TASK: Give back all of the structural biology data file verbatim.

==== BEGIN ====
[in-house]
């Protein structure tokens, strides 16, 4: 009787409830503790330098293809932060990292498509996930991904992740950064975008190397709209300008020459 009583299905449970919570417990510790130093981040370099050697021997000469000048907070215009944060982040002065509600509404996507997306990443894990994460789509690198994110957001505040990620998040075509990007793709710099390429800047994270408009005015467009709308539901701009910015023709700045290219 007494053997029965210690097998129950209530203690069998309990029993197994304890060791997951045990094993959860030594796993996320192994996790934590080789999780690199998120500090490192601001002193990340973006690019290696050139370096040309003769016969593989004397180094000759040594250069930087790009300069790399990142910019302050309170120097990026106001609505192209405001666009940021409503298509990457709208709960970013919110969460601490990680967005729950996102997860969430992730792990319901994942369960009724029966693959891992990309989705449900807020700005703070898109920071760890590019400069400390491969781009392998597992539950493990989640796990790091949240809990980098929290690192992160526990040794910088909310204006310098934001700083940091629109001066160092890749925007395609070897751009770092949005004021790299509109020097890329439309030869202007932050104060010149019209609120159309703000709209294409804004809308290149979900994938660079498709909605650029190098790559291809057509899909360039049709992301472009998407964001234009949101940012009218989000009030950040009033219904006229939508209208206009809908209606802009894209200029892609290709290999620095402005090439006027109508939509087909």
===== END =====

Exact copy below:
[in-house]
């Protein structure tokens, strides 16, 4: 009787409830503790330098293809932060990292498509996930991904992740950064975008190397709209300008020459 009583299905449970919570417990510790130093981040370099050697021997000469000048907070215009944060982040002065509600509404996507997306990443894990994460789509690198994110957001505040990620998040075509990007793709710099390429800047994270408009005015467009709308539901701009910015023709700045290219 007494053997029965210690097998129950209530203690069998309990029993197994304890060791997951045990094993959860030594796993996320192994996790934590080789999780690199998120500090490192601001002193990340973006690019290696050139370096040309003769016969593989004397180094000759040594250069930087790009300069790399990142910019302050309170120097990026106001609505192209405001666009940021409503298509990457709208709960970013919110969460601490990680967005729950996102997860969430992730792990319901994942369960009724029966693959891992990309989705449900807020700005703070898109920071760890590019400069400390491969781009392998597992539950493990989640796990790091949240809990980098929290690192992160526990040794910088909310204006310098934001700083940091629109001066160092890749925007395609070897751009770092949005004021790299509109020097890329439309030869202007932050104060010149019209609120159309703000709209294409804004809308290149979900994938660079498709909605650029190098790559291809057509899909360039049709992301472009998407964001234009949101940012009218989000009030950040009033219904006229939508209208206009809908209606802009894209200029892609290709290999620095402005090439006027109508939509087909």